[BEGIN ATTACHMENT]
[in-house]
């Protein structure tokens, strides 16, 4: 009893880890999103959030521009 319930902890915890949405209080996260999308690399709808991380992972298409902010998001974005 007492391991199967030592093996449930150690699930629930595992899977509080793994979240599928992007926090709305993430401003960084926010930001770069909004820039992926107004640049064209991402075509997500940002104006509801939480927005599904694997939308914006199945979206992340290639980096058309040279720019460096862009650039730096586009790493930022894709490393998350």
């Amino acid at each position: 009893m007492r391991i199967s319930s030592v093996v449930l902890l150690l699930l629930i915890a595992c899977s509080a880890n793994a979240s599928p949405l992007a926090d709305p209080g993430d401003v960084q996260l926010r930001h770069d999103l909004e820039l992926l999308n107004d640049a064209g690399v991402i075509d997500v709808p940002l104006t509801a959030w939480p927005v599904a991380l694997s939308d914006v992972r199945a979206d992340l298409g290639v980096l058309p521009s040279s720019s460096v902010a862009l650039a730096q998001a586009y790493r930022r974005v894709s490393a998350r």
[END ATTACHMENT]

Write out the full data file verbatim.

[in-house]
């Protein structure tokens, strides 16, 4: 009893880890999103959030521009 319930902890915890949405209080996260999308690399709808991380992972298409902010998001974005 007492391991199967030592093996449930150690699930629930595992899977509080793994979240599928992007926090709305993430401003960084926010930001770069909004820039992926107004640049064209991402075509997500940002104006509801939480927005599904694997939308914006199945979206992340290639980096058309040279720019460096862009650039730096586009790493930022894709490393998350």
């Amino acid at each position: 009893m007492r391991i199967s319930s030592v093996v449930l902890l150690l699930l629930i915890a595992c899977s509080a880890n793994a979240s599928p949405l992007a926090d709305p209080g993430d401003v960084q996260l926010r930001h770069d999103l909004e820039l992926l999308n107004d640049a064209g690399v991402i075509d997500v709808p940002l104006t509801a959030w939480p927005v599904a991380l694997s939308d914006v992972r199945a979206d992340l298409g290639v980096l058309p521009s040279s720019s460096v902010a862009l650039a730096q998001a586009y790493r930022r974005v894709s490393a998350r």